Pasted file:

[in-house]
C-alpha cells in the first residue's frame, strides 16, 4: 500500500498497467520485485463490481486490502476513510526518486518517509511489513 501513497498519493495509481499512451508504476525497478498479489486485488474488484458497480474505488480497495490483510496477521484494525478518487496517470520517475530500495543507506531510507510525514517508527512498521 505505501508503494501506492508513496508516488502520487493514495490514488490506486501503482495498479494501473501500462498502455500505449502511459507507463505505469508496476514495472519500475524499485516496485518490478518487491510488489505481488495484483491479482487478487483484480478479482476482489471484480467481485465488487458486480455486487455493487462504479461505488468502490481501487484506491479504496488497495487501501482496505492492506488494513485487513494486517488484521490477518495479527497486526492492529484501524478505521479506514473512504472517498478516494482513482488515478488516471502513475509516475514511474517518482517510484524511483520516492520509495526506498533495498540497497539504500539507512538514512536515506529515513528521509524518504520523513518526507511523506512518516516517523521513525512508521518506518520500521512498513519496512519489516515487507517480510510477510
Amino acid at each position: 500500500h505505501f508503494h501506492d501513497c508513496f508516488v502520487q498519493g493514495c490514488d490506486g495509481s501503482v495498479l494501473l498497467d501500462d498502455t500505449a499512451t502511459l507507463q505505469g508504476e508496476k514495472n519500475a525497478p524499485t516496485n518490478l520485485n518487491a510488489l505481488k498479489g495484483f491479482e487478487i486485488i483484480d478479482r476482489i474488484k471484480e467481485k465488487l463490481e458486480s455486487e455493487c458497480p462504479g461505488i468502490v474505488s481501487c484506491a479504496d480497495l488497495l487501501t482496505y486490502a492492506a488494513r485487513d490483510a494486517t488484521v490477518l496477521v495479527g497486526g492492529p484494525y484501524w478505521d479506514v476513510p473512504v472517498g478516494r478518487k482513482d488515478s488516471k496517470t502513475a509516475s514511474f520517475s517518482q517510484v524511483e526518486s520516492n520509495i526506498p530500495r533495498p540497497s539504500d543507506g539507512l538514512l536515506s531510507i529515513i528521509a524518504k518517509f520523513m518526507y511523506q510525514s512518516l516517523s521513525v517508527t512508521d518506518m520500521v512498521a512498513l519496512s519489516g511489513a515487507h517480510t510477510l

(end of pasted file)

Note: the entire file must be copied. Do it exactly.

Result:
[in-house]
C-alpha cells in the first residue's frame, strides 16, 4: 500500500498497467520485485463490481486490502476513510526518486518517509511489513 501513497498519493495509481499512451508504476525497478498479489486485488474488484458497480474505488480497495490483510496477521484494525478518487496517470520517475530500495543507506531510507510525514517508527512498521 505505501508503494501506492508513496508516488502520487493514495490514488490506486501503482495498479494501473501500462498502455500505449502511459507507463505505469508496476514495472519500475524499485516496485518490478518487491510488489505481488495484483491479482487478487483484480478479482476482489471484480467481485465488487458486480455486487455493487462504479461505488468502490481501487484506491479504496488497495487501501482496505492492506488494513485487513494486517488484521490477518495479527497486526492492529484501524478505521479506514473512504472517498478516494482513482488515478488516471502513475509516475514511474517518482517510484524511483520516492520509495526506498533495498540497497539504500539507512538514512536515506529515513528521509524518504520523513518526507511523506512518516516517523521513525512508521518506518520500521512498513519496512519489516515487507517480510510477510
Amino acid at each position: 500500500h505505501f508503494h501506492d501513497c508513496f508516488v502520487q498519493g493514495c490514488d490506486g495509481s501503482v495498479l494501473l498497467d501500462d498502455t500505449a499512451t502511459l507507463q505505469g508504476e508496476k514495472n519500475a525497478p524499485t516496485n518490478l520485485n518487491a510488489l505481488k498479489g495484483f491479482e487478487i486485488i483484480d478479482r476482489i474488484k471484480e467481485k465488487l463490481e458486480s455486487e455493487c458497480p462504479g461505488i468502490v474505488s481501487c484506491a479504496d480497495l488497495l487501501t482496505y486490502a492492506a488494513r485487513d490483510a494486517t488484521v490477518l496477521v495479527g497486526g492492529p484494525y484501524w478505521d479506514v476513510p473512504v472517498g478516494r478518487k482513482d488515478s488516471k496517470t502513475a509516475s514511474f520517475s517518482q517510484v524511483e526518486s520516492n520509495i526506498p530500495r533495498p540497497s539504500d543507506g539507512l538514512l536515506s531510507i529515513i528521509a524518504k518517509f520523513m518526507y511523506q510525514s512518516l516517523s521513525v517508527t512508521d518506518m520500521v512498521a512498513l519496512s519489516g511489513a515487507h517480510t510477510l